Two Storage Giants To Become One

Alan Bullock
Oct 27, 2015

On October 21, Western Digital Corporation (WD) announced its plan to acquire SanDisk in a deal that values SanDisk at approximately $19 billion. This merger has some interesting possibilities for consumer and professional photographers.

SanDisk is perhaps the best-known manufacturer of memory cards for digital still cameras, digital video cameras, and mobile phones. Since the early digital camera days of the mid-1990s, the company has followed camera vendors as they explored, and ultimately abandoned, a number of card formats. Around the world, photo geeks’ desk drawers are littered with various flavors of PCMCIA cards, SmartMedia cards, Memory Sticks, and xD-Picture Cards, many of which bear the SanDisk name. With very few exceptions, the camera industry has settled on the SD standard, including its higher-capacity variants, SDHC and SDXC.

The acquisition lets WD expand beyond its legacy hard drive business, providing a broader range of storage products than ever before. The combined company will have a strong position throughout the workflows of photographers and videographers, whose content is likely to be captured on a SanDisk memory card, transferred to a computer’s traditional or solid state internal drive for editing or other processing, and backed up to a USB-connected external drive, server, or network-attached storage (NAS) system for safe-keeping.

The missing link is some type of connectivity that could automate the process of moving photos and videos from one storage location to another. If the concept sounds familiar, perhaps it is because nearly a decade ago, a startup called Eye-Fi introduced the first SD memory card with a built-in Wi-Fi radio. The Eye-Fi card could automatically transfer photos (and later, videos) to the user’s computer and, optionally, on to a number of online sites for storage, sharing, and printing. While Eye-Fi’s workflow model has changed over the years, it is still the easiest way to add Wi-Fi connectivity to a camera that does not already have it.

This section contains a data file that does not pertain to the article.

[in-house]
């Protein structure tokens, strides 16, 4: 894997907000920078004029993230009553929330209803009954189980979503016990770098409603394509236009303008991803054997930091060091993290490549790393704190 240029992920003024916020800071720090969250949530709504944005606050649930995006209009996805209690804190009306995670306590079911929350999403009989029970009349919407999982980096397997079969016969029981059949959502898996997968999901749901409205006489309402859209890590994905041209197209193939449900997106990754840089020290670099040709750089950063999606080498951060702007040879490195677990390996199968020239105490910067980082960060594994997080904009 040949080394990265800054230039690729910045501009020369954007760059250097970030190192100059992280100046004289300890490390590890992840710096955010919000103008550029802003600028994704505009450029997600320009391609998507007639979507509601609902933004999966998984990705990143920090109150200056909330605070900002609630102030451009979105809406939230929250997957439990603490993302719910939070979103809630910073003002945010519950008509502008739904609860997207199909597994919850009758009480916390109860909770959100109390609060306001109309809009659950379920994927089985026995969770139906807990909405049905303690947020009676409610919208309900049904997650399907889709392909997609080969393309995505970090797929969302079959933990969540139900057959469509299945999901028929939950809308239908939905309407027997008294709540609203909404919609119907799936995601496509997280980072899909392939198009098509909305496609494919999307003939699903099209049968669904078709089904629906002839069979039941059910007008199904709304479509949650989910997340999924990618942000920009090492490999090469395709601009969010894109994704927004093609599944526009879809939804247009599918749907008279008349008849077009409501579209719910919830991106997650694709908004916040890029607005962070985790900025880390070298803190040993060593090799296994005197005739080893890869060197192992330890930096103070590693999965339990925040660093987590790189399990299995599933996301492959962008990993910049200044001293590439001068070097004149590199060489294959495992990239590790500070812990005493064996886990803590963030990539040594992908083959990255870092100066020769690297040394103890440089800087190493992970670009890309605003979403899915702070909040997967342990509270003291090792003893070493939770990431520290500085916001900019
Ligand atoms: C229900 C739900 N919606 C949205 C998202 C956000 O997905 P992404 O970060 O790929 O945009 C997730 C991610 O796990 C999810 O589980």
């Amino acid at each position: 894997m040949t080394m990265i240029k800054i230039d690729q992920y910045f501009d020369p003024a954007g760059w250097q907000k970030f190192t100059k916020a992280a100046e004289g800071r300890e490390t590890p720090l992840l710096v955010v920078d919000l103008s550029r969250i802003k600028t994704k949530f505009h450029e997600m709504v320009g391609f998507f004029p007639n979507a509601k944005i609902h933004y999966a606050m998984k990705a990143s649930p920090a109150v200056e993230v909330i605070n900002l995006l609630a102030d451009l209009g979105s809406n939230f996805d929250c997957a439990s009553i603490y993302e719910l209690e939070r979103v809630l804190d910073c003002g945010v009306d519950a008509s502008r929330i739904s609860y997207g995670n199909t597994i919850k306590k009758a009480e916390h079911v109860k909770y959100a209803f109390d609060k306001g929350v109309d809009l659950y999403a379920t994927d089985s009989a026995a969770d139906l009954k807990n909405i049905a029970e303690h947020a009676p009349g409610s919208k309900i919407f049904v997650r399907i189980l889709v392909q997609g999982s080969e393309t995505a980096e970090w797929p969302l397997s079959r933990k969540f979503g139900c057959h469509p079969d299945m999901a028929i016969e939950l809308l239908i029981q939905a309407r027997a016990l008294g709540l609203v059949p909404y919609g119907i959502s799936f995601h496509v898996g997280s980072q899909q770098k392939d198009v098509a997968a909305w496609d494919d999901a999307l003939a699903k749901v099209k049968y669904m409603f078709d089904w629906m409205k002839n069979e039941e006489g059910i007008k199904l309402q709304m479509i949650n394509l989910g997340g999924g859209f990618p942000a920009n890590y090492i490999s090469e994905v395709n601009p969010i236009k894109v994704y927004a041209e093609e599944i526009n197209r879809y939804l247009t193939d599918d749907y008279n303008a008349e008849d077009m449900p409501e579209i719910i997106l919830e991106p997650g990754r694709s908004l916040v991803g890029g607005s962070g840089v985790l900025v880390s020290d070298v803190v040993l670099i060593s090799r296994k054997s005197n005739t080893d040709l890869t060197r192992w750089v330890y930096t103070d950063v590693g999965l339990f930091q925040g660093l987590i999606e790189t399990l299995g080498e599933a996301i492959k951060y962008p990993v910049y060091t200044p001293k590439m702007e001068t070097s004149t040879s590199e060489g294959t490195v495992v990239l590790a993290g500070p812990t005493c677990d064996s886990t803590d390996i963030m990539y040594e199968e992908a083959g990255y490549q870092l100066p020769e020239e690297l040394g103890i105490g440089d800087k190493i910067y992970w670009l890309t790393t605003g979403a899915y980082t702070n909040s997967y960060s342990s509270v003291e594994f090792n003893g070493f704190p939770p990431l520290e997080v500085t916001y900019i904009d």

What does this have to do with WD and SanDisk? One of the other vendors to develop a wireless SD memory card is Toshiba. Its FlashAir Wi-Fi cards have been available for several years, but have not been aggressively marketed and remain largely unknown among consumers. In September 2015, the company also introduced the TransferJet SDHC card, which can instantly transfer photo and video files to a mobile device or computer simply by touching a camera to an NFC sensor.

So here’s where things get interesting. Several paragraphs deep in the WD/SanDisk acquisition announcement, it was mentioned that WD would also inherit SanDisk’s 15-year strategic partnership with Toshiba, providing access to that company’s NAND and other non-volatile memory technologies. While it is unclear if that relationship includes access to Toshiba’s Wi-Fi and NFC memory card technology, it could certainly pave the way for integrating connectivity into SanDisk and WD products.

InfoTrends’ Opinion

I’m envisioning at least two scenarios. In one, a small desktop application would automatically retrieve photos from a wireless memory card, store them on a computer’s hard drive, and, optionally, back them up to an external drive or NAS device. In the other, a NAS device such as WD’s MyCloud would include software to communicate with a Wi-Fi memory card as well as a NFC sensor to transfer content from a NFC-enabled card. Suddenly, it’s one-stop shopping for consumers from capture to storage. Now, if only WD had an online cloud storage service, too.

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